After having the pleasure of watching segments of this production nearing the end of the rehearsal period, I was looking forward to seeing it in its completed form. Carrie: The Musical has been noted as one of the biggest ‘flops’ in musical theatre history and yet this productions feels nothing like that word. It fits perfectly into the Southwark Playhouse and the script has been updated, along with the whole production, to suit today. It partially works.
The cast is led strongly by Evelyn Hoskins in the title role. Hoskins showcases her incredible vocals throughout and creates a character to which your attention is always focused on. Her display of fear and naivety at the beginning is just as captivating as her anger and vengefulness near the end. She is the perfect Carrie.
Kim Criswell is equally captivating as Carrie’s crazed Christian mother, Margaret White. The strongest and most moving scenes are those with just Hoskins and Criswell. White carries a sense of likability about her despite her disturbed actions towards her child. Criswell manages to display a well-rounded, understandable and human character to one that could be seen as merely villainous. Her number ‘When There’s No One’ in the second act teared me up and was a strong highlight, as well as Hoskins’ character-named solo at the beginning.
Other notable mentions are Jodie Jacobs and Sarah McNicholas who both give excellent performances. The rest of the cast show fantastic energy. They support each other and are able to elevate the music and lyrics with their great vocals and harmonies. The choreography, especially in the beginning numbers, seems slightly too ‘teenage-angst’-led and a bit too contemporary for this darker musical.
The sound for the show seems slightly uneven. The few moments of suggested ‘horror’ in the show are presented in loud, sometimes over-bearing audio. The only time this completely pulls it off is the graduation dance scene near the end. Similarly the whole show, at times, could afford to take the volume down ever so slightly.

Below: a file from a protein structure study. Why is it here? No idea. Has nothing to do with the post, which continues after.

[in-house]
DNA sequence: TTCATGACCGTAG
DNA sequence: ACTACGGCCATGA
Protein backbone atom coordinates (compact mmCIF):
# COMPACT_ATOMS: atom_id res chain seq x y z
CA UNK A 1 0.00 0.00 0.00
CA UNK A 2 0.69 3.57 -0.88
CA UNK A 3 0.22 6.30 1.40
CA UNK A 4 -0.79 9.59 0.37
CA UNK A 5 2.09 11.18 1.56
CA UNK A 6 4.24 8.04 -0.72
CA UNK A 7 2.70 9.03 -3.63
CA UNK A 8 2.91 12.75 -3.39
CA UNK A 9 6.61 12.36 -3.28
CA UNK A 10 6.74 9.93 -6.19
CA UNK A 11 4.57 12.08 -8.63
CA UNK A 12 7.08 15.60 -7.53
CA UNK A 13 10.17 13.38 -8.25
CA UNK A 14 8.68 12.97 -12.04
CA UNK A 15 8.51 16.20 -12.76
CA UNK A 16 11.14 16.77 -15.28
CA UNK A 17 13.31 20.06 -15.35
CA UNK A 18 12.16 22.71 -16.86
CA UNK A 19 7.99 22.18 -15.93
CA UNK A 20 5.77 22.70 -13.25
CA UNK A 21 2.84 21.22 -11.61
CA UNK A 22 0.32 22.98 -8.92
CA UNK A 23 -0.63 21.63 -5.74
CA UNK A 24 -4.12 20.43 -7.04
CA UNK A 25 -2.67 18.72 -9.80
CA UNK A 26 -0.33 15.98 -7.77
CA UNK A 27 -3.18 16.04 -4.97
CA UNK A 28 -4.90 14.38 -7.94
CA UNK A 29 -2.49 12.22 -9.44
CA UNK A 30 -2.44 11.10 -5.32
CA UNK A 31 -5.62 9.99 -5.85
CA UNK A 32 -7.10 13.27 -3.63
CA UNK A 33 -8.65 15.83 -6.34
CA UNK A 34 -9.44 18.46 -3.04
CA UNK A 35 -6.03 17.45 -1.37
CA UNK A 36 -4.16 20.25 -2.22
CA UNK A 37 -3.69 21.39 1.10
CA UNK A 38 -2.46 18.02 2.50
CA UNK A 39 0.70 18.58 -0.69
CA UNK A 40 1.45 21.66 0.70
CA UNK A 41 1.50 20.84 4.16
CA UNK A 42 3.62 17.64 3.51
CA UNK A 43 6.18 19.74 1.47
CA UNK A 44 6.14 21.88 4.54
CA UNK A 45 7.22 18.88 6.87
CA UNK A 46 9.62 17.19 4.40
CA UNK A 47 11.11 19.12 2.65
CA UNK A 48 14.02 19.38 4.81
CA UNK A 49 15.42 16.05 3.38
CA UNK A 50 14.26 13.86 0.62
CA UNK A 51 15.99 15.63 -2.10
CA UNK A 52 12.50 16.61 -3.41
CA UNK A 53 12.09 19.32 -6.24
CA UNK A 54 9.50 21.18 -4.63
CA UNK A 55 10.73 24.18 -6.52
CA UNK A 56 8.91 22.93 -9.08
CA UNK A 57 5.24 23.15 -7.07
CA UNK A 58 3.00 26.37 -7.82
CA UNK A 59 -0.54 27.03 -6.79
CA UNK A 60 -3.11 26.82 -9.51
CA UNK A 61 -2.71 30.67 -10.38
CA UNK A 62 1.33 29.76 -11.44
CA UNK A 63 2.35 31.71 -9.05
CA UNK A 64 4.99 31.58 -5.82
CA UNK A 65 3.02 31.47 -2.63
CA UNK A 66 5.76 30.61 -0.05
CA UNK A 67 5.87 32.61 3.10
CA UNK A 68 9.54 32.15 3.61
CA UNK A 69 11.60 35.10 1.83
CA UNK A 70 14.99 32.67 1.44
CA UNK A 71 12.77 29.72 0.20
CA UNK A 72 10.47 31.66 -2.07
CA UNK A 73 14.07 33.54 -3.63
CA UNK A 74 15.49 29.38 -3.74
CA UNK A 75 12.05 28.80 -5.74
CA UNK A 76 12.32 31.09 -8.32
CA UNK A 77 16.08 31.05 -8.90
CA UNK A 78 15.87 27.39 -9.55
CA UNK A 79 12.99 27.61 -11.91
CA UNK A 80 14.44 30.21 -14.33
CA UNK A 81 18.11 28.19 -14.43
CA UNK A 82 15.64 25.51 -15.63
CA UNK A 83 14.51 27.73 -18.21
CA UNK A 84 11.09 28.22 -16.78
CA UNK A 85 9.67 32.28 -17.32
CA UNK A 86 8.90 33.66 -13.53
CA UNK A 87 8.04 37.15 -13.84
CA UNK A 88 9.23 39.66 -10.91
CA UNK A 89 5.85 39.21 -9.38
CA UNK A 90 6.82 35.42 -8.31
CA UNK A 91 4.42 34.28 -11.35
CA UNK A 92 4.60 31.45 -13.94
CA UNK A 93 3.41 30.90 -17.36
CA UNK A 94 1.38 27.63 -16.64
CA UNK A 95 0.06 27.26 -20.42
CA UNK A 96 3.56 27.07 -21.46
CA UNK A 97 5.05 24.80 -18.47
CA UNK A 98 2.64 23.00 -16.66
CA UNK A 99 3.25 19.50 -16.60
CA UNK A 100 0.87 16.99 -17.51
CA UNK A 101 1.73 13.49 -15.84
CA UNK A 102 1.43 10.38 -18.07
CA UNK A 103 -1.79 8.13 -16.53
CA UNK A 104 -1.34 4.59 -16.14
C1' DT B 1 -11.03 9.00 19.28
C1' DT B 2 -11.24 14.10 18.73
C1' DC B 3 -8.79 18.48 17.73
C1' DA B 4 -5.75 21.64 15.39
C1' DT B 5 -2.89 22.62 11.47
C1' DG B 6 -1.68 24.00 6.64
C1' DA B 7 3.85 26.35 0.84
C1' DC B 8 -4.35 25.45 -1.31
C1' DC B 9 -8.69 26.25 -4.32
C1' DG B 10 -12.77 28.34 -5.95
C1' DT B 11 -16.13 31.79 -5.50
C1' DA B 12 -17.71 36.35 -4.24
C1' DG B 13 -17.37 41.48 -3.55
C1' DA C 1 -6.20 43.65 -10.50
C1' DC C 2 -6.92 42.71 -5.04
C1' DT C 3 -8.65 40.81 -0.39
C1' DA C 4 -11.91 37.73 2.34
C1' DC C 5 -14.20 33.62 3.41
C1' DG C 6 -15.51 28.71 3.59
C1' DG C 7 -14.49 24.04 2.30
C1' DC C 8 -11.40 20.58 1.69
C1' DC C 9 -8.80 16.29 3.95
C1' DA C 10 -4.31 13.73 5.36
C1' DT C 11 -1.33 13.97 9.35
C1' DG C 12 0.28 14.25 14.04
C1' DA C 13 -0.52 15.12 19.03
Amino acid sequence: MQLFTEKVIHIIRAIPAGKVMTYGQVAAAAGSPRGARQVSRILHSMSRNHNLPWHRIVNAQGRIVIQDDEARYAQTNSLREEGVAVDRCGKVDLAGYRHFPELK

When discussing at the rehearsal Q&A a few weeks back, there was the question of what makes this version different to the original. What have they changed to rid themselves of the fate of the original? There were many different answers but the main one was the script. It was discussed that the original book led to a lot of unwanted humour from the audience. This version doesn’t completely iron that out but is still able to highlight the serious, dark tones of the show much more successfully than its predecessor.
The songs are not completely memorable but are enjoyable through the skills of the talented cast. The direction is great and frighteningly immersive which serves the show well. We were also promised an ambitious set at the rehearsal and we definitely got it. The tricks such as flying, moving props and the famous pigs-blood scene are done fantastically. Carrie may never end up being the massive success it always wanted to be, but this production proves it to be something worth your attention. Don’t let this show pass you by. There’s not really another one like it.
Review by Tomm Ingram
Pray for your Salvation…
Carrie is back like you’ve never seen her before.
Twenty-seven years after first wreaking havoc, the world’s most talked about Broadway musical is coming to London. Academy Award winning Dean Pitchford and Michael Gore (Fame), and original screenplay writer Lawrence D. Cohen, have transformed Stephen King’s unlikely Cinderella story into an infectiously modern musical that has gripped audiences from Australia to America with its timeless story and thrilling score.
Director & Choreographer Gary Lloyd, Designer Tim McQuillen-Wright, Musical Director Mark Crossland, Lighting Designer Tim Oliver, Sound Design Dan Samson, Music Programming Gary Hickeson, Special Effects Jeremy Chernick, Producer Paul Taylor-Mills, Casting Director Will Burton CDG, Composer Michael Gore, Lyrics Dean Pitchford, Book Lawrence D. Cohen, Publicity, design and marketing Dewynters, Social & Digital The Umbrella Rooms.
Kim Criswell, Olly Dobson, David Habbin, Evelyn Hoskins, Jodie Jacobs, Dex Lee, Bobbie Little, Emily McGougan, Molly McGuire, Sarah McNicholas, Greg Miller-Burns, Eddie Myles, Patrick Sullivan and Gabriella Williams
FRIDAY 1 – SATURDAY 30 MAY 2015
SOUTHWARK PLAYHOUSE, The Large
77-85 Newington Causeway, London SE1 6BD
Performances: Monday – Saturday 7.30pm, Thursday 2.30pm (except 7 May), Saturdays 3.00pm
Tickets: £18-22 (£12 previews)
Box Office 020 7407 0234
Friday 8th May 2015